Mr. Oliver has finally delivered his long waited budget. Conservatives are now spreading out across Canada selling their view of responsible fiscal management (i.e., deficit elimination) and lower taxes (income splitting and increased child care benefits).  The election is off and running paid for by taxpayer dollars.

The so-called “political pundits”, and the media have been quite impressed by the clever way the budget painted the Opposition Parties into a “political corner”.


The budget, of course, is just a “fantasy” document. It is based on very optimistic economic and oil price assumptions for the next five years. These assumptions have resulted in large “fantasy” surpluses in the outer years, which have allowed the government to make a lot of “fantasy promises” that would actually take affect after the “2019” election, not the 2011 election. What is amazing is that the media and the pundits regard the 2015 budget as something that could actually happen.  The 2015 future budget promises will never happen.


Nevertheless, the 2015 election will be based on this “fantasy” budget. The economic and fiscal assumptions that underlie the budget will have to be used by the Opposition Parties, unless they want to create their own “fantasy” worlds. This would not be a good idea.


According to the media the budget has created a real dilemma for the Opposition. If the Liberals and the NDP want to implement their own policy agendas then they will have to reject Conservative proposals (i.e., tax cuts), raise taxes, or go into deficits. None of these options would be politically appealing although an economic case could be made for running small structural deficits. The NDP have already said they would increase corporate taxes.


So where does this leave the Opposition Parties Are they painted into a corner or is there a “door” that will take them into a different political narrative.


In fact there is a very good door and it wide open. Either the Liberals od the NDP just have to step through it.


This election will be run primarily on which Party can deliver the best “tax cut” for Canadian families. It should also be run, of course, on which Party can put forward a credible plan to strengthen economic growth and job creation, and hopefully this will happen.


Regardless, tax cuts for Canadians will be front and center in the election debate. It started last October when Prime Minister Harper announced his family tax cut package, and it was announced again in the budget.


The Opposition Parties need to offer Canadians a better “tax cut” plan; a plan that would provide a larger income tax cut for all Canadians, not just a chosen few, while at the same time strengthening economic growth and job creation. Restructuring the tax system can provide such a plan.


The first step would be to restore the two points to the GST that were eliminated by the Conservatives, against the advice of all economists. The second step would be to give the entire proceeds from the GST increase (e.g. $14 billion annually) to Canadians, through lower income taxes and improved child care benefits (e.g., enrichments to the Canadian Child Tax Benefit).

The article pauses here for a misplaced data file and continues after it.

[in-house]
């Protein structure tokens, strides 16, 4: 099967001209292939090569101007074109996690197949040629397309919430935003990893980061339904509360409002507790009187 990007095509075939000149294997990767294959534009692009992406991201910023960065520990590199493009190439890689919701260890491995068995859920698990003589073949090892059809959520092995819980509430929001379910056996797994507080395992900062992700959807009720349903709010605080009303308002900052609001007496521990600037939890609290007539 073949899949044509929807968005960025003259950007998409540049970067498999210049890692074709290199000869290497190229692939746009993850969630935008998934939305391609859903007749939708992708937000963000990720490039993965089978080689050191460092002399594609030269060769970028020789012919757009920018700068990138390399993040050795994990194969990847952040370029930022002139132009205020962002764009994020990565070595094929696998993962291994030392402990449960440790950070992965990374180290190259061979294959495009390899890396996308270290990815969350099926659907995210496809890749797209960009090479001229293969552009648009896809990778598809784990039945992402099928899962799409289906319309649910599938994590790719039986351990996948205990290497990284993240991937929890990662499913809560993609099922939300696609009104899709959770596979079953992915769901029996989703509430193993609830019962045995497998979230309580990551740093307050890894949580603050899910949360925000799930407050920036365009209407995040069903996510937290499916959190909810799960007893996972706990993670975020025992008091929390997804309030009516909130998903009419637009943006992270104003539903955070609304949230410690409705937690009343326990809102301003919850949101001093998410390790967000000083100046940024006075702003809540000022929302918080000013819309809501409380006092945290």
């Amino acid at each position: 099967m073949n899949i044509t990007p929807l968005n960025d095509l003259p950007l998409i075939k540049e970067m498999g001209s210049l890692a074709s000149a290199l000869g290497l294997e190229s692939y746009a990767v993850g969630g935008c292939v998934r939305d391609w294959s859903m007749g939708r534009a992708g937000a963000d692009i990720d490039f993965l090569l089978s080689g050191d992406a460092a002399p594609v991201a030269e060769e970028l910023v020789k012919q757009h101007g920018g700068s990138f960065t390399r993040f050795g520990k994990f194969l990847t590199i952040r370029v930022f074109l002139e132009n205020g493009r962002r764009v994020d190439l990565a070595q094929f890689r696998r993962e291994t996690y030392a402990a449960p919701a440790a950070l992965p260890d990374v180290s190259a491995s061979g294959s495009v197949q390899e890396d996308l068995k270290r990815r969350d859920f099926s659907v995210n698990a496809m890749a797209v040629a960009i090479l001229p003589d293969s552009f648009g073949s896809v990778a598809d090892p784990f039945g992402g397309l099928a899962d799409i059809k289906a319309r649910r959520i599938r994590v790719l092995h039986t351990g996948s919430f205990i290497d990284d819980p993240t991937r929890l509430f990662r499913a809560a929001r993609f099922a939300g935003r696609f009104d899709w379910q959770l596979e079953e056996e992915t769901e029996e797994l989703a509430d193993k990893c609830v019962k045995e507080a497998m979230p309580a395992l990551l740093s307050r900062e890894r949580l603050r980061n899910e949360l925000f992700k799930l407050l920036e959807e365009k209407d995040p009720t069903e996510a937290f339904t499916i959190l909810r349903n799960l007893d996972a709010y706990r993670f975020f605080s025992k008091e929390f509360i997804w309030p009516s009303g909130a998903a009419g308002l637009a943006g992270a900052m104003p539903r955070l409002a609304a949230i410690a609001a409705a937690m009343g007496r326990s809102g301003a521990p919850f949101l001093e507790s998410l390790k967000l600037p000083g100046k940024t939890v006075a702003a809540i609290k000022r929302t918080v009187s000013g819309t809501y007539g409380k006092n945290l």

Additional revenues for income tax cuts could also be found by eliminating income splitting for high-income families with children under18 (about $2 billion), and by eliminating many of the unfair and unnecessary “special” tax breaks (about $1.5 billion) introduced by the Conservatives.


 In total this could amount to about $17.5 billion that could be “given back”, not just to a few groups as the Conservatives are doing, but to all Canadians. It would constitute the biggest personal income tax cut in Canadian history.


The Conservatives would try to attack this tax cut plan by saying the Opposition are raising taxes, but this would be nonsense, since it would be a fully funded tax cut plan with no increase in the deficit or in the debt.  It would simply be a better tax structure that would benefit all Canadians not just a chosen few.


It would present Canadians with a choice: a tax cut plan with a very large broad based cut in income taxes and an increase in GST of $2 for every $100 spent; and the Conservatives Plan, with a small income tax cut for selected groups and $2 less in GST for every $100 spent.


But the different tax plans would do more than that.


Economists generally agree that a tax system that relies more on consumption taxes and less on income taxes is a better system for encouraging savings and investment. Such a tax structure would provide greater support for economic growth and job creation than the Conservative tax structure.


Two clear and very different tax proposals would make for a very interesting election.


All we need is one, or even both, of the Opposition Parties to take up the challenge and give Canadians a real choice.














Add new comment